A prominent aspect of host cell-mediated immune (CMI) reactions leading to the clearance of infections is the production of one or more reactive oxygen species (ROS) such as superoxide (O2-), hydrogen peroxide (H2O2), hydroxyl radical (OH.), and hypohalite (e.g., OC1-). These ROS are usually produced by phagocytes. A number of chemotherapeutic agents also produce ROS in the process of their curative mechanisms. In a variety of infections, these ROS constitute a formidable arsenal in the clearance of the infection. In some cases, the excess ROS could also cause tissue damage. Evidence is herewith presented that pathogenic intracellular microorganisms, in order to enhance their survival as well as effective virulence within the host, have evolved novel strategies in the nature of avoidance, or inhibition of ROS production by phagocytes, or neutralization of already produced ROS. It is advocated that more in depth studies be undertaken in these respects in order to be able to exploit these phenomena in the production of more efficacious chemotherapeutic agents and anti-pathogen vaccines.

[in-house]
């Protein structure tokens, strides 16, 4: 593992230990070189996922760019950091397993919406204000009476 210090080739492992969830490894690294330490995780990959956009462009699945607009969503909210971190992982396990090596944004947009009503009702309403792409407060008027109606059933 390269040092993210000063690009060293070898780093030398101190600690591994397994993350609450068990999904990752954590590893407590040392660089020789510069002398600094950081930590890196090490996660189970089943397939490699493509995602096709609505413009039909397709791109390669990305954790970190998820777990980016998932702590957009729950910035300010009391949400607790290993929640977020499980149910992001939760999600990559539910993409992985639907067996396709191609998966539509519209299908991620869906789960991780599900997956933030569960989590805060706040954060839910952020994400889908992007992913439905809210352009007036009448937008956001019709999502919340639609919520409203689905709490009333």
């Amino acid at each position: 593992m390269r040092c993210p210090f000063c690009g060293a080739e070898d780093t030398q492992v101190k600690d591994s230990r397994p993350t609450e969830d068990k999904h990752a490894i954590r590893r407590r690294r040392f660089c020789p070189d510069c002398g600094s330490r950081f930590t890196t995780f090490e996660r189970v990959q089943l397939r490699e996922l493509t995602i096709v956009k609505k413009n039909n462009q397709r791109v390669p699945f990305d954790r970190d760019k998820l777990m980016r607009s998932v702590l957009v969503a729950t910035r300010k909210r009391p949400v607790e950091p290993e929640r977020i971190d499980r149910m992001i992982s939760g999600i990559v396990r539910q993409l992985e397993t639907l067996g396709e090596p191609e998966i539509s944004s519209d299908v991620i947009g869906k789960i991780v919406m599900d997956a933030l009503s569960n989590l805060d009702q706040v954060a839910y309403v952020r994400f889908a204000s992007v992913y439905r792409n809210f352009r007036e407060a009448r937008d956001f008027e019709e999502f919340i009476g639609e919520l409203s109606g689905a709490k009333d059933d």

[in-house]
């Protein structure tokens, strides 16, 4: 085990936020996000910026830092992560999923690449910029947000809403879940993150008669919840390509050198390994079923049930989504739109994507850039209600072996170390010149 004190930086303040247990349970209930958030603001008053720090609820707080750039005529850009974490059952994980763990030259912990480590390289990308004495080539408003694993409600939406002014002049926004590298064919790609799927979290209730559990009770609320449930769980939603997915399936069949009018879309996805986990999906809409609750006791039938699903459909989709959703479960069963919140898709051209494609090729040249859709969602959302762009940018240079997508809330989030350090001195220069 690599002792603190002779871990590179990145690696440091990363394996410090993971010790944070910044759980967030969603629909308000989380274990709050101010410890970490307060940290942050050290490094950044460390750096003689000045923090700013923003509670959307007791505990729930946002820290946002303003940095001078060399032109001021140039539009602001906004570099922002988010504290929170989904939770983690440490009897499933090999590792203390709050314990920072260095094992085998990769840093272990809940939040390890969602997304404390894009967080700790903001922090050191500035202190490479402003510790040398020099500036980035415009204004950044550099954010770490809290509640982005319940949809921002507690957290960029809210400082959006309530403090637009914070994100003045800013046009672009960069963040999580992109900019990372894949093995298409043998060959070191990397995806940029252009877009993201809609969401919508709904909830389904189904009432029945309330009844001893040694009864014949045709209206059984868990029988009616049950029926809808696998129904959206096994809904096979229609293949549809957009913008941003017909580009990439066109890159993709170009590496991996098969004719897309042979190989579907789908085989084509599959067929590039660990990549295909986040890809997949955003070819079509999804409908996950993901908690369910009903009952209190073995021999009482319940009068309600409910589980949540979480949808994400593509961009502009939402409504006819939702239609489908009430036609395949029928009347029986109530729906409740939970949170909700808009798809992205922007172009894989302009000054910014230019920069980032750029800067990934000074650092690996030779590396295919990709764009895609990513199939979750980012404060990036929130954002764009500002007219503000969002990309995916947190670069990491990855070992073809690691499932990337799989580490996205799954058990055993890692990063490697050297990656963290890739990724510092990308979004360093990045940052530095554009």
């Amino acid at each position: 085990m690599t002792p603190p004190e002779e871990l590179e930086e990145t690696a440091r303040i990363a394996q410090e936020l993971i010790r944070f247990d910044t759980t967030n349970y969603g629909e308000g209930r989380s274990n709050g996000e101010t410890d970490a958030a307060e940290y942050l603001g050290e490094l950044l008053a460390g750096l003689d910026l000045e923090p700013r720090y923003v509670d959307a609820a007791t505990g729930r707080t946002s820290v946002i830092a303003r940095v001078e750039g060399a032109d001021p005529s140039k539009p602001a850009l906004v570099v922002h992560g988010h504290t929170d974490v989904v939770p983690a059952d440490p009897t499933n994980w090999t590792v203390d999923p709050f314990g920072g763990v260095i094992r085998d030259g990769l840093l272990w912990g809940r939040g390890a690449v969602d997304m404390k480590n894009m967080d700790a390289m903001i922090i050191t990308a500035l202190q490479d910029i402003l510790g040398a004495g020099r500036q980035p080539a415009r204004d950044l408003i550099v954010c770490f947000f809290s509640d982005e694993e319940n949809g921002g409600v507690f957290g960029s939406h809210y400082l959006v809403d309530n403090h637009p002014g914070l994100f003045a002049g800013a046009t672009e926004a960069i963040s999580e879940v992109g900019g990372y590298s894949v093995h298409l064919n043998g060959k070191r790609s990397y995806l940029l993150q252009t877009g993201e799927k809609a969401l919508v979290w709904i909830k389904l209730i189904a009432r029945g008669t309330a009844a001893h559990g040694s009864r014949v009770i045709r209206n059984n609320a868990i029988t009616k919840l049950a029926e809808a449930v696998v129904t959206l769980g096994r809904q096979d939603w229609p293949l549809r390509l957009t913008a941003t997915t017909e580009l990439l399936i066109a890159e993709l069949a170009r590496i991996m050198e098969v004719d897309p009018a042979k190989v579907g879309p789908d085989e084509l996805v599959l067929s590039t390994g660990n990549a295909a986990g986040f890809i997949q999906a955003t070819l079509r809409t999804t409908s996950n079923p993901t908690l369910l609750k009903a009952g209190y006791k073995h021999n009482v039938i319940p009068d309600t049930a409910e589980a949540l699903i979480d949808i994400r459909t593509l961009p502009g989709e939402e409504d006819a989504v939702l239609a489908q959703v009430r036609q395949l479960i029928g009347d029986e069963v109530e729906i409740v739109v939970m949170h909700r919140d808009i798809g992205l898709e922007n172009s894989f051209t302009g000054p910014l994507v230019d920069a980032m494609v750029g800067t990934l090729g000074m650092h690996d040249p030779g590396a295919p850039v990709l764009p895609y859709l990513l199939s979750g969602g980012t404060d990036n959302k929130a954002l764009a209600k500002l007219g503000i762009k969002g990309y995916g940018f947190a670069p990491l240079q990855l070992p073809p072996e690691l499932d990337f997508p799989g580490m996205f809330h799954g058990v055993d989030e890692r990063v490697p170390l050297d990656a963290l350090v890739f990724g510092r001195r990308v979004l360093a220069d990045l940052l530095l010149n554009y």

Medical Hypotheses 04/1991; 34(3):252-5. DOI:10.1016/0306-9877(91)90219-O